An “insulting” order from NHS England instructing all general practices to offer face-to-face appointments and an in-person reception desk has prompted hundreds of doctors to call on its co-author to resign.
Family doctors were sent a letter on Thursday which stated the use of telephone and online consultations can remain where patients benefit from them, but physical appointments must also be available from May 17.
The doctors-led pressure group GP Survival has responded with a petition in which they say they have “no confidence” in NHS England medical director for primary care Nikki Kanani, who signed the letter along with director of primary care Ed Waller.
The 354 GPs who had signed the petition by Tuesday morning called the letter “inflammatory and insulting” and demanded Dr Kanani resign or be removed from her post.
They said the letter “implies support to the false accusations in the press that GPs have not been providing face-to-face care throughout the pandemic”.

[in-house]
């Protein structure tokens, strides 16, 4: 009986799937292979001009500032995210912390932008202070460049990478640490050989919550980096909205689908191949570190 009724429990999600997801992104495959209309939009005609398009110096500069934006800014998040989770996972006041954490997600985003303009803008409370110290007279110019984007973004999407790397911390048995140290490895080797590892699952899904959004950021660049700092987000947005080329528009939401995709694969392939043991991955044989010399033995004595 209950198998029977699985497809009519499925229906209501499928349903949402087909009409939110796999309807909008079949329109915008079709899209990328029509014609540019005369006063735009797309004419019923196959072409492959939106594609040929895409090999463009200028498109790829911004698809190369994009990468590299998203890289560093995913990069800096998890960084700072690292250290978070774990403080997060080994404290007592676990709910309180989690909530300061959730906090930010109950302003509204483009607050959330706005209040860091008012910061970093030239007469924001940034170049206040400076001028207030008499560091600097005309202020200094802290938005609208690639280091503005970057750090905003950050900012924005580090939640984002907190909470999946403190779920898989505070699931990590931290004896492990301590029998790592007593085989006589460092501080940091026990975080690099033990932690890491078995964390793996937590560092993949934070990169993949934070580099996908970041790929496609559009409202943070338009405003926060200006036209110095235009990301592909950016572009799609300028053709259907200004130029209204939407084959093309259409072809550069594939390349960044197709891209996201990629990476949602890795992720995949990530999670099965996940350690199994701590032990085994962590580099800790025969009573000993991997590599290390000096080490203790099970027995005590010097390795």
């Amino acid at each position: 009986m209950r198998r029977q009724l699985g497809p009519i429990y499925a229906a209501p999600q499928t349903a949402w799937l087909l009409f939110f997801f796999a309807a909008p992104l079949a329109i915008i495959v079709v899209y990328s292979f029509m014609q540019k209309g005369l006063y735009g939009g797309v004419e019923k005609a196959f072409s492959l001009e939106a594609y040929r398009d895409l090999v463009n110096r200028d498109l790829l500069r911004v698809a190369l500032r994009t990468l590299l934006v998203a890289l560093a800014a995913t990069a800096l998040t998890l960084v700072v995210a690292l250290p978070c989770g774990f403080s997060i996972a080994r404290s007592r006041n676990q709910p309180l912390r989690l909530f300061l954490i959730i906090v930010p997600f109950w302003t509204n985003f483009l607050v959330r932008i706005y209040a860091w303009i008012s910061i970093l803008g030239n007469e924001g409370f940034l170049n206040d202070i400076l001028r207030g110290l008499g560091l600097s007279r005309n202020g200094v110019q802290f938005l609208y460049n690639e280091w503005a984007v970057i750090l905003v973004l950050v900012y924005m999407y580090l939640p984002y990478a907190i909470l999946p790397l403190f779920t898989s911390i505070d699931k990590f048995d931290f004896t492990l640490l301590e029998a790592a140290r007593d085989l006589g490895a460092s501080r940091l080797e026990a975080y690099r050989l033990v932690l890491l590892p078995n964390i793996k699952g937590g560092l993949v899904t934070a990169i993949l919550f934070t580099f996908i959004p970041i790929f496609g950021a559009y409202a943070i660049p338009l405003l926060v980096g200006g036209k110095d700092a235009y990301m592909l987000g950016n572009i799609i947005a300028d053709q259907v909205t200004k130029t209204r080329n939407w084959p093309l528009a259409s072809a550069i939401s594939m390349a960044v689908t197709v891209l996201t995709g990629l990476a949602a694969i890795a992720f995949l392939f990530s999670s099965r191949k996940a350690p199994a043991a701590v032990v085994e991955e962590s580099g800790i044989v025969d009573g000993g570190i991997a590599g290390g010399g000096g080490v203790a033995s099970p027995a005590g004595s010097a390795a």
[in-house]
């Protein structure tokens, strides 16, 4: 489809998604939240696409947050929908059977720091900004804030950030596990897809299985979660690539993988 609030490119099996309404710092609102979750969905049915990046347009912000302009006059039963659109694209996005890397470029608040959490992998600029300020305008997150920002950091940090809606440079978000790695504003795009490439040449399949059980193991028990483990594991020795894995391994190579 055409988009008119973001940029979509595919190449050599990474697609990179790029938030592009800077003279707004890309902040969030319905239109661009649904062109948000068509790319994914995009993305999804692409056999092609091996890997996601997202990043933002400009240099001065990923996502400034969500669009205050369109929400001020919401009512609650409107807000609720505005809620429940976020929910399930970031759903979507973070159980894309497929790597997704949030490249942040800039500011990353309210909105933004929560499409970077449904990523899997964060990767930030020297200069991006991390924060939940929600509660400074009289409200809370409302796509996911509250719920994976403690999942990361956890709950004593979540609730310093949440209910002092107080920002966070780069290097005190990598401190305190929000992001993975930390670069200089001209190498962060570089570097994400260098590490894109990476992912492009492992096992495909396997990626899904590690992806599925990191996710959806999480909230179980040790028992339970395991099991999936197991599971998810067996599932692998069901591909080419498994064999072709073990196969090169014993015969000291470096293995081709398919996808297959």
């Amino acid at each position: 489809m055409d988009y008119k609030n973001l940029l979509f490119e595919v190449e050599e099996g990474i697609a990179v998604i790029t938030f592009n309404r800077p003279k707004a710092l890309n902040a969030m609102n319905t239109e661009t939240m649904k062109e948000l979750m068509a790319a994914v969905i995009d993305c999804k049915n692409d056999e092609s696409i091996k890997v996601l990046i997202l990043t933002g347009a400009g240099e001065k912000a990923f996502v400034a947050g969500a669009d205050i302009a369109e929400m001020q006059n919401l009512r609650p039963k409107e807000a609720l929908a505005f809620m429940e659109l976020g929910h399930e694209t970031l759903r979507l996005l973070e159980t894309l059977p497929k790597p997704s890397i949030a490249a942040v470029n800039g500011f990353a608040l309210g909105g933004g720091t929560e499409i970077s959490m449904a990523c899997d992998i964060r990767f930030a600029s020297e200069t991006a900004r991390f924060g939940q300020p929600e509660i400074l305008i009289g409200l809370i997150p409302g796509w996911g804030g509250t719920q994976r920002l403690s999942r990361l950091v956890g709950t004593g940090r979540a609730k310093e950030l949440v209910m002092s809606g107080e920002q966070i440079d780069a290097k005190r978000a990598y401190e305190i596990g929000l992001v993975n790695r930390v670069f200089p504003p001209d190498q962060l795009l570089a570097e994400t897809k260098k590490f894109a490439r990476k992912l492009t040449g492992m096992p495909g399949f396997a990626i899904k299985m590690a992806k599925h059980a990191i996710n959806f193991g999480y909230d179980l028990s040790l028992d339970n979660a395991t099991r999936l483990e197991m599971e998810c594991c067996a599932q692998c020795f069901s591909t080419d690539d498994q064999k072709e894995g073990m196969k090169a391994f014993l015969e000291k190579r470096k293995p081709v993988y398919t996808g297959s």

They added it was “insulting in the extreme” to the memories of those medical practice staff who died due to Covid-19 “to be told by a fellow GP that we must see patients face-to-face when there is ample evidence that we, as a profession, never stopped”.
Total triage was a system whereby patients were remotely screened and directed to the most appropriate health service for their problems, and was introduced as a Covid-19 precaution.
GP appointments were also conducted by telephone, video or online unless it was clinically necessary for a consultation to take place in person.
Currently around half of consultations in general practice are being delivered face-to-face.
Before the pandemic, some 70% of appointments were face-to-face and 30% were phone, video or online, but this switched to around 30% face-to-face and 70% remote at the height of the crisis.
The joint letter from Dr Kanani and Mr Waller told doctors that patients’ preferences must be respected.
“Patients and clinicians have a choice of consultation mode,” they said.
They added: “Patients’ input into this choice should be sought and practices should respect preferences for face-to-face care unless there are good clinical reasons to the contrary.”
Dr Kanani and Mr Waller cited the presence of Covid-19 symptoms as an example of a reason to refuse a face-to-face appointment.
The letter to GPs came just two days after a report by the Royal College of General Practitioners (RCGP) heavily criticised plans to embed total triage into general practice post-pandemic.
The report noted that complex conditions or those of a sensitive nature where a GP might need to pick up on non-verbal queues such as signs of anxiety or indicators of substance abuse can be easily missed remotely.